The once dominant player in Western Canada’s crop input business continues to shed assets.
A few years ago, Viterra operated 258 retail centres, representing a 35 percent share of the market.
Today the company has either sold or has deals in place to sell the vast majority of those crop input outlets.
The latest agreement is to transfer 17 centres to Federated Co-operatives Limited (FCL) for an undisclosed amount. The deal includes eight sites in Alberta, eight in Saskatchewan and one in Manitoba.
“It complements our existing ag centre operations throughout the three prairie provinces and at the end of the day it will generate a positive return on our investment,” said Daryl Oshanek, spokesperson for FCL.
FCL already operates 140 ag centres. Crop input sales have overtaken home and building supplies as the third biggest of FCL’s six business segments, with sales of $353 million in 2012. Food ranks second and energy is first.
“Our crop supply sales continue to improve. We expect to see record sales at the end of this year,” he said.
That forecast is based on increased crop protection sales driven by heightened disease pressure in 2013, strong fertilizer sales and an anticipated increase in grain bin sales to house what Statistics Canada forecasts to be a record crop.
“This sector is just looking positive in our eyes going forward,” said Oshanek.
FCL anticipates the transaction will pass all regulatory hurdles and close by the end of September. At that time FCL will transfer ownership and operation of the assets to local retail co-ops operating in the 17 communities. If a retail co-op doesn’t want the centre, it will be operated as a stand-alone FCL site.
“But rest assured, I can almost guarantee that each of the retails sees these as really benefitting their communities, their members, and that these are going to be good investments,” said Oshanek.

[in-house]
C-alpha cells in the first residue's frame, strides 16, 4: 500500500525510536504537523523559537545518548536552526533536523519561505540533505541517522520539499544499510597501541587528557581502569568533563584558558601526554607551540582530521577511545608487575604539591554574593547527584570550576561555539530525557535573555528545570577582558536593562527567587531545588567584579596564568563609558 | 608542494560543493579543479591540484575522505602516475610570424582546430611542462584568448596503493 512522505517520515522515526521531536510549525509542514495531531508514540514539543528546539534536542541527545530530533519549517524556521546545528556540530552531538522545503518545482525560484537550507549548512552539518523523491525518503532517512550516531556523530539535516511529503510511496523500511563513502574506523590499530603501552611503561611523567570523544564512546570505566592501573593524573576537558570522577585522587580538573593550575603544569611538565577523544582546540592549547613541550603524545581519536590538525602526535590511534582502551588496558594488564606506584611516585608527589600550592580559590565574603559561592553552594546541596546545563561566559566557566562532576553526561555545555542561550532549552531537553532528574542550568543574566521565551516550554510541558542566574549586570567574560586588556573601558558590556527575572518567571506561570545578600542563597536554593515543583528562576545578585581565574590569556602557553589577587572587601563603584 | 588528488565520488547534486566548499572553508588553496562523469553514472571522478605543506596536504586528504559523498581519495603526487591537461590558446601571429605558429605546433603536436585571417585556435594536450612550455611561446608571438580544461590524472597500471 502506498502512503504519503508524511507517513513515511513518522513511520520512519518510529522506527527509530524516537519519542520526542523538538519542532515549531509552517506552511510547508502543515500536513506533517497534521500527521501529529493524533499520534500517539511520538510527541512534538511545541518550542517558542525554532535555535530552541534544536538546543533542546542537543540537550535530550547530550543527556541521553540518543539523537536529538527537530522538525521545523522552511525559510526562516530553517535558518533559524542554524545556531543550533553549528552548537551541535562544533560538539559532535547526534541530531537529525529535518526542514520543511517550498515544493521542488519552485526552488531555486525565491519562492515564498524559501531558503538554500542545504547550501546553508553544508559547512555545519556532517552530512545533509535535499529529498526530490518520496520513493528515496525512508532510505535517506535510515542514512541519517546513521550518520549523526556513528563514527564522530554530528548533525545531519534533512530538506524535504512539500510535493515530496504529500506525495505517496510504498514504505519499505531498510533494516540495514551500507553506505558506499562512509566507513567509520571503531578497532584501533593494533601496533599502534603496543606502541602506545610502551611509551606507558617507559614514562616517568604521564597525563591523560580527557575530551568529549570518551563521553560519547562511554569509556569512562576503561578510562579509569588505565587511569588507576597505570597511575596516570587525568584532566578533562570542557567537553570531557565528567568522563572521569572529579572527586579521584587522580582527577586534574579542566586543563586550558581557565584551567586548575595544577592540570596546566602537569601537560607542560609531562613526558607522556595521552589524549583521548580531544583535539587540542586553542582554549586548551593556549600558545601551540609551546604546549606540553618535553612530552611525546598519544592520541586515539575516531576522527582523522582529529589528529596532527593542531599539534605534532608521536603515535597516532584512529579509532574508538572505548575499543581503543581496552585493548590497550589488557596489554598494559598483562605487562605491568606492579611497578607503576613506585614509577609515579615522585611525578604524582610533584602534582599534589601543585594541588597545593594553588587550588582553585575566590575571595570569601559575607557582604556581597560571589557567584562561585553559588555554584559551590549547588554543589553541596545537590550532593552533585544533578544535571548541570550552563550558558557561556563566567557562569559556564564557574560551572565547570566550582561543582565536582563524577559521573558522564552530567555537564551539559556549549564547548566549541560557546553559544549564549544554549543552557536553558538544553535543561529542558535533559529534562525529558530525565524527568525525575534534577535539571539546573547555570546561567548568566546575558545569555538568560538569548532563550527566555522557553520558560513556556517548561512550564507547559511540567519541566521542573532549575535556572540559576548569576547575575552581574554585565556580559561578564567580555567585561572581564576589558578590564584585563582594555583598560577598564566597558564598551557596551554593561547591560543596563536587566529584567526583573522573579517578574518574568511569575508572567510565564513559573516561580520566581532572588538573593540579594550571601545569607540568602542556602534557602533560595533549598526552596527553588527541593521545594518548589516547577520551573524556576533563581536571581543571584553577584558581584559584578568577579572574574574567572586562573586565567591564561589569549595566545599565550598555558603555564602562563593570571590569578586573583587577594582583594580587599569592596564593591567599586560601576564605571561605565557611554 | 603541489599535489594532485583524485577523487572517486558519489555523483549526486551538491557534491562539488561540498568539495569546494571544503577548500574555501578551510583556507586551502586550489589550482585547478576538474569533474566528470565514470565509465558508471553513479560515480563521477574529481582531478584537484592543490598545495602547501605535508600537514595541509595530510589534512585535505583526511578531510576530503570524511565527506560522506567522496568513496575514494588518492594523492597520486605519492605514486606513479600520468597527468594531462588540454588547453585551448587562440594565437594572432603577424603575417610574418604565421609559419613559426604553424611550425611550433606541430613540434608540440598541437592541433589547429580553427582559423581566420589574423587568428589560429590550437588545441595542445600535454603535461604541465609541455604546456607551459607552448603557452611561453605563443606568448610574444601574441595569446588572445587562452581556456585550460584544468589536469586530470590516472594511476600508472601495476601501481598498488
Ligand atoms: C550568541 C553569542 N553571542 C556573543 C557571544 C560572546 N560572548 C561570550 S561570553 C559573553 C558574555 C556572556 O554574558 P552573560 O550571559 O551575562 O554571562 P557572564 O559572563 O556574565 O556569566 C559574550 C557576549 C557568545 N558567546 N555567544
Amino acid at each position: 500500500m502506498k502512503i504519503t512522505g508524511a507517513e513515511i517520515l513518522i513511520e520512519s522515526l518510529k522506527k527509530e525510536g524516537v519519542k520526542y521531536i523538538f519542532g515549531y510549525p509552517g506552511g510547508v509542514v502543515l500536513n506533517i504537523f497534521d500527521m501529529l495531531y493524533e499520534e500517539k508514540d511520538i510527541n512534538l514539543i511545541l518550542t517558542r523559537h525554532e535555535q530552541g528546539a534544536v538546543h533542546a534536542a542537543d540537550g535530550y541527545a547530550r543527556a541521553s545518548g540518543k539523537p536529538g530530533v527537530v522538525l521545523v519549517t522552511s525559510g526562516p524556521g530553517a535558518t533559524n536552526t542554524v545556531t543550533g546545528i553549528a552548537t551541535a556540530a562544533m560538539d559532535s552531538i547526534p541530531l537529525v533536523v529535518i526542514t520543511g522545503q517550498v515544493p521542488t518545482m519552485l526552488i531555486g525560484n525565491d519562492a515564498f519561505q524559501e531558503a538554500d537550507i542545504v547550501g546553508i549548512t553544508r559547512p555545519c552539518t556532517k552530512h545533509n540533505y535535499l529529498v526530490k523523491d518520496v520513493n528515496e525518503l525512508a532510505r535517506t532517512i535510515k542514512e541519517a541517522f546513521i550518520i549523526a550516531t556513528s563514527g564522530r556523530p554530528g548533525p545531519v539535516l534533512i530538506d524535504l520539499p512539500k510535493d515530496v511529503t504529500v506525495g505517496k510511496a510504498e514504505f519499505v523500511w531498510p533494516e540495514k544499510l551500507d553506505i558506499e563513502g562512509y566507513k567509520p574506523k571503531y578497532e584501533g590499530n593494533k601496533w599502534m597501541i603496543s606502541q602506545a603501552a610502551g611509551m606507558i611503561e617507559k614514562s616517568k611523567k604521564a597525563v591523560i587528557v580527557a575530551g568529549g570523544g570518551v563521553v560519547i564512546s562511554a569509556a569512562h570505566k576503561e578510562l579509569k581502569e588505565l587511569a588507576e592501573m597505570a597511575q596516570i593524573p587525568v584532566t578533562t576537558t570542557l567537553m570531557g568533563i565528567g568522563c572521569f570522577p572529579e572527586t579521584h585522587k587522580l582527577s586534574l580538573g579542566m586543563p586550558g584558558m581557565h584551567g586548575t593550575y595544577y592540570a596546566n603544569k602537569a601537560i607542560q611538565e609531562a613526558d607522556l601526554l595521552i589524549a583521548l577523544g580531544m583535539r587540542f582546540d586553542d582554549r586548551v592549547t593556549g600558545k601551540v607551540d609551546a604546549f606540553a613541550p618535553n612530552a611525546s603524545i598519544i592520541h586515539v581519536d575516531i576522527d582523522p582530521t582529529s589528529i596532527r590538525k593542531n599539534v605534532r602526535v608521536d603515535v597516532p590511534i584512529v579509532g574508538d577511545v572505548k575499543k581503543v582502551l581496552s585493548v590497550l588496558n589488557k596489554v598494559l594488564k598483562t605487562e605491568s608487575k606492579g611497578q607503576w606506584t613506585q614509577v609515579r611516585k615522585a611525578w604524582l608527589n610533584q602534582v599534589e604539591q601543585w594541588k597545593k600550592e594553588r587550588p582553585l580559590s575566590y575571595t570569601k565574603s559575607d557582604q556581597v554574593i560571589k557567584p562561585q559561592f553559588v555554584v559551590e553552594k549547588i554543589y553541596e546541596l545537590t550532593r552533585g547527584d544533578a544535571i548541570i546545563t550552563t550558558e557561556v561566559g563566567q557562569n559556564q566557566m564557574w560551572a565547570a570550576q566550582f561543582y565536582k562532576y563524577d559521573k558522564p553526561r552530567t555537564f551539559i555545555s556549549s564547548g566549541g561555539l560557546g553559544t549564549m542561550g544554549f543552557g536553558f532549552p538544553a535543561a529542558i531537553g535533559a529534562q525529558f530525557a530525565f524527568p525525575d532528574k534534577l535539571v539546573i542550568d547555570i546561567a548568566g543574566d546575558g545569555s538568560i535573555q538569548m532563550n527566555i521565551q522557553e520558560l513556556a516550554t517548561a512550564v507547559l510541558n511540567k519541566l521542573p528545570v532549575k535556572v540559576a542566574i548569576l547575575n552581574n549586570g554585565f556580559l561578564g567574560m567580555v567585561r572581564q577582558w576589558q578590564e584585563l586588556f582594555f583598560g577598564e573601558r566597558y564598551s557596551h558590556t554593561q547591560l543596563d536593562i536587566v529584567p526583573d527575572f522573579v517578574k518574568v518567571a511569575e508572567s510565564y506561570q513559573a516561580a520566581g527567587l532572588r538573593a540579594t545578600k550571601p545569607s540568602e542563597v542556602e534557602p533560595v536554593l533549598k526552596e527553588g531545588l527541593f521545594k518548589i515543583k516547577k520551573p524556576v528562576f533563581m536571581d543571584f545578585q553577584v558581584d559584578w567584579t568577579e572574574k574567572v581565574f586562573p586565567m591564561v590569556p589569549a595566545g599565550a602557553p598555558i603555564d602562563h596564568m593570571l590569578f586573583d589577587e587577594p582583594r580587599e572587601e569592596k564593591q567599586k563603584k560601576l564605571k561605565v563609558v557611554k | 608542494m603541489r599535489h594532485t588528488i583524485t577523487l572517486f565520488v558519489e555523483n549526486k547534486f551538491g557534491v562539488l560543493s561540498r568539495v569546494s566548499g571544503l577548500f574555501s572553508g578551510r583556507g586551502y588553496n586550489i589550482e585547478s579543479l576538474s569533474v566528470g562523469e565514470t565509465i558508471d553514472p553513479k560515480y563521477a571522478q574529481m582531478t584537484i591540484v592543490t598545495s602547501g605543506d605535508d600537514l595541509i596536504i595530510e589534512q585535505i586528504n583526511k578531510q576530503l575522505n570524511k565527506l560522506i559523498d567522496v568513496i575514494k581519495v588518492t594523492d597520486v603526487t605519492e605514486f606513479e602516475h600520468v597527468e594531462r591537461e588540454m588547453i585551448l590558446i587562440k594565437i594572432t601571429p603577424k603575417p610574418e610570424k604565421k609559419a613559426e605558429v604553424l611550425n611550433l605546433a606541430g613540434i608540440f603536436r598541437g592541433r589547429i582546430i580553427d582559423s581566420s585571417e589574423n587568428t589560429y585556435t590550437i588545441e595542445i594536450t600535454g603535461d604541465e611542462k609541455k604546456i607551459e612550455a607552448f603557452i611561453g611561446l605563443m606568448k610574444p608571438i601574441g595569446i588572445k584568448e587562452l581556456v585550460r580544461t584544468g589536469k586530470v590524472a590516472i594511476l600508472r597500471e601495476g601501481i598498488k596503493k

It was more efficient for FCL to negotiate the deal on behalf of its member co-ops.
“It just makes it easier. Viterra is dealing with one company in the dispersal of its assets rather than individual parties,” he said.
The vast majority of Viterra’s retail outlets have been sold to Agrium Inc. pending regulatory approval of that deal, which was first announced March 20, 2012.
Agrium is purchasing 217 farm centres in Western Canada and 13 in Australia.
The company also acquired a 34 percent interest in a nitrogen fertilizer production facility in Medicine Hat, Alta., which it has since sold to CF Industries Holdings Inc.
The purchase price for all of the Viterra assets was $1.775 billion. The sale to CF Industries netted $939 million back to Agrium.
Richard Downey, a spokesperson for Agrium, said the review by the Competition Bureau is expected to be finalized by the end of September.
Another 13 of Viterra’s crop input centres were sold to Richardson as part of the deal where the rival grain company acquired 19 of Viterra’s elevators and other port and milling assets. That leaves 11 crop input centres out of the original 258. Viterra did not respond to an interview request inquiring about what happened to the remaining 11 facilities.
FCL will be providing offers of employment to all of the Viterra employees working at the 17 centres it is acquiring with similar terms and conditions of employment as other employees within the co-operative retailing system.
The Grain Services Union says FCL has indicated that successor rights and the collective agreement in place with Viterra will be respected at the eight unionized Saskatchewan locations.